MATERIALS AND METHODS

Fifty four Mehraban ram lambs (6 to 8 month of age) with a mean initial live weight of 35.4±4.2 kg were used during a 70 day feeding trial. Lambs were fed with 9 diets in a completely randomized design arranged as a 3x3 factorial experiment with 3 levels of energy (2.3, 2.5 and 2.7 Mcal ME/ kg DM) and 3 levels of protein (10.5, 12.5 and 14.5% DM). A 21 day period was included for adaptation to the diet. The lambs were housed in individual boxes with water being freely available. The metabolizable energy concentration of the diet was calculated based on the digestible energy and ADF contents (Khalil et al., 1986). Chemical analysis of the ration ingredients were performed using standard methods (Van Soest, 1963; Van Soest and Wine, 1976; AOAC, 1990). The ingredients and chemical composition of rations are presented in Table 1. The diets were prepared as total mixed rations on weekly basis. A generous weighed amount of the ration was placed in the feed trough at 8.00 am and 6.00 pm and orts were removed and weighed for calculation of the daily Dry Matter Intake (DMI).

At the end of the experiment, the feed and water were removed for 18 h after which the lambs were weighed and slaughtered according to the local practices (Zamiri and Izadifard, 1997). Cavity fat (cardiac, renal, pelvic and gastrointestinal) was removed and weighed. Cold carcass weight was determined after 24 h at 4°C and the tail was removed and weighed. Fat depth over carcass was measured at the cross section of the 12th and 13th thoracic ribs at 4 points and the values were averaged as a measure of Subcutaneous Fat Depth (SCFD). Cross sectional area of the eye muscle (Longissimus dorsi muscle) was measured on both sides of the carcass between the 12th and 13th ribs. The cross section of the eye muscle was traced on a nylon sheath and the area was then measured by using a planimeter (Tamaya Digitising Area-Meter, Tamaya Technics, Japan). The carcass was cut into the legs, shoulders, back, neck and flap. The Longissimus dorsi muscle was ground twice and mixed thoroughly before sampling for chemical analysis. Duplicate samples were analyzed for Dry Matter (DM), crude fat (ether extract, EE), Crude Protein (CP) and ash (AOAC, 1990).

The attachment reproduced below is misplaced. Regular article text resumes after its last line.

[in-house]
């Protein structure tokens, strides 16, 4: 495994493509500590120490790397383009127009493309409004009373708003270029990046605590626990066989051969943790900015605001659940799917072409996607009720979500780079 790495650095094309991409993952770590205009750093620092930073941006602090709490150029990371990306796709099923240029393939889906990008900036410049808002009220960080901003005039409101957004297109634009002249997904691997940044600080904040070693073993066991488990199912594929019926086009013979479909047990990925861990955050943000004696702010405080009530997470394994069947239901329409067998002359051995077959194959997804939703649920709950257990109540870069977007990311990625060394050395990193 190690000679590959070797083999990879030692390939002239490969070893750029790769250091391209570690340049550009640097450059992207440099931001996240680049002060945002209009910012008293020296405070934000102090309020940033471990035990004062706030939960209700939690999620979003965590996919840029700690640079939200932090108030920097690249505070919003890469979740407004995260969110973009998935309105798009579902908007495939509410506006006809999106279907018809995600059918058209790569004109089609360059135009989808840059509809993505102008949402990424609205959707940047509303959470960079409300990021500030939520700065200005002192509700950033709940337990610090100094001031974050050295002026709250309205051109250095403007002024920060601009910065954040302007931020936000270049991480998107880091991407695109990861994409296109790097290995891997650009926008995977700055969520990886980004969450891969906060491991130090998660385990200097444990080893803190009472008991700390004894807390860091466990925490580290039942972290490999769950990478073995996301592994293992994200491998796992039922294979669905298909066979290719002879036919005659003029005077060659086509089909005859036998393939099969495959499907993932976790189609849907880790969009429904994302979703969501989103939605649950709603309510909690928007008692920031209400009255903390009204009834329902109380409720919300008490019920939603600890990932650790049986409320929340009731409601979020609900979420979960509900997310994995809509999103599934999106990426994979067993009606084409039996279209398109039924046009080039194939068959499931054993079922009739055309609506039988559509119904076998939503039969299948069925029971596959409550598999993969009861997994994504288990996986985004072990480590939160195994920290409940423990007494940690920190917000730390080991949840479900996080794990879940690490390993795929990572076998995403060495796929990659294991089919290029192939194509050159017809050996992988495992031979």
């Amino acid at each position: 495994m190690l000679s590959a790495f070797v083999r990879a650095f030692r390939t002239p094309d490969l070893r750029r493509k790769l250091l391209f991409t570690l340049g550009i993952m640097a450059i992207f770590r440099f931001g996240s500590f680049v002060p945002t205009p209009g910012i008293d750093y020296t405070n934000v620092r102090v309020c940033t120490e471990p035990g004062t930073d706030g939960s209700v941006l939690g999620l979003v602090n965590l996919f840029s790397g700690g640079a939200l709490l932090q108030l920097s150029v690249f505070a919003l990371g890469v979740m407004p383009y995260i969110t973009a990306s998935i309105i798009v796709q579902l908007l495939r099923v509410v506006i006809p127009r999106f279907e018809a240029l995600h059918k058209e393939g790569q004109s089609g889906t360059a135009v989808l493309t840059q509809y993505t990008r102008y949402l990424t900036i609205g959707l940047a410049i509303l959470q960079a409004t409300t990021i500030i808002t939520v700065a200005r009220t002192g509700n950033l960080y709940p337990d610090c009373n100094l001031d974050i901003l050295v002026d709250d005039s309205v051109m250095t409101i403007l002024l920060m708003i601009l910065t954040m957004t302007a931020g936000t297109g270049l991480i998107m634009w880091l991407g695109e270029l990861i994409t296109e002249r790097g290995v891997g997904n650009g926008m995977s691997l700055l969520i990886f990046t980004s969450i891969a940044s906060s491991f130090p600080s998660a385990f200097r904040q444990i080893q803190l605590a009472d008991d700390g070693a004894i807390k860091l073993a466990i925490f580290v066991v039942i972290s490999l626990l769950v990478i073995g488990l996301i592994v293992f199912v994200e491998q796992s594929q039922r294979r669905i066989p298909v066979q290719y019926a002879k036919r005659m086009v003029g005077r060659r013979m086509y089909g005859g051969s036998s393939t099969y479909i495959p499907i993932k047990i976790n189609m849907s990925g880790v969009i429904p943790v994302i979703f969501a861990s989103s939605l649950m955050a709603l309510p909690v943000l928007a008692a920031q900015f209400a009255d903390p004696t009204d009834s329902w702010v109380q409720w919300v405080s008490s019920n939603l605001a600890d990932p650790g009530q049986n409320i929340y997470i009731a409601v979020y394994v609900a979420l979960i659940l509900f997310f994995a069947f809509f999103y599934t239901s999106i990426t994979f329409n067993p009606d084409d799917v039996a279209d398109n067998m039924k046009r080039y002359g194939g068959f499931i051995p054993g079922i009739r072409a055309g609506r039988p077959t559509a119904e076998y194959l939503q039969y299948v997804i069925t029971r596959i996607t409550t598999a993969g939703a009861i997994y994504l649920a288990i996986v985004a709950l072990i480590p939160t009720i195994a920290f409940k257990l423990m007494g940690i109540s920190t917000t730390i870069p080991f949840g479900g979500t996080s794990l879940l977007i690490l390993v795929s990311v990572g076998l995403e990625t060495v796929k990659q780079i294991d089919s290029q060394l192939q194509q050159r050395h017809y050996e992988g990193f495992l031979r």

The data were analyzed by using the GLM procedure of the SAS for windows program on a personal computer (SAS, 1996). The effects of energy level, protein level and their interactions were included in the model. Initial live weight was used as the covariate for analysis of data. Means were compared by the least squares means adjusted for Tukey (p = 0.05).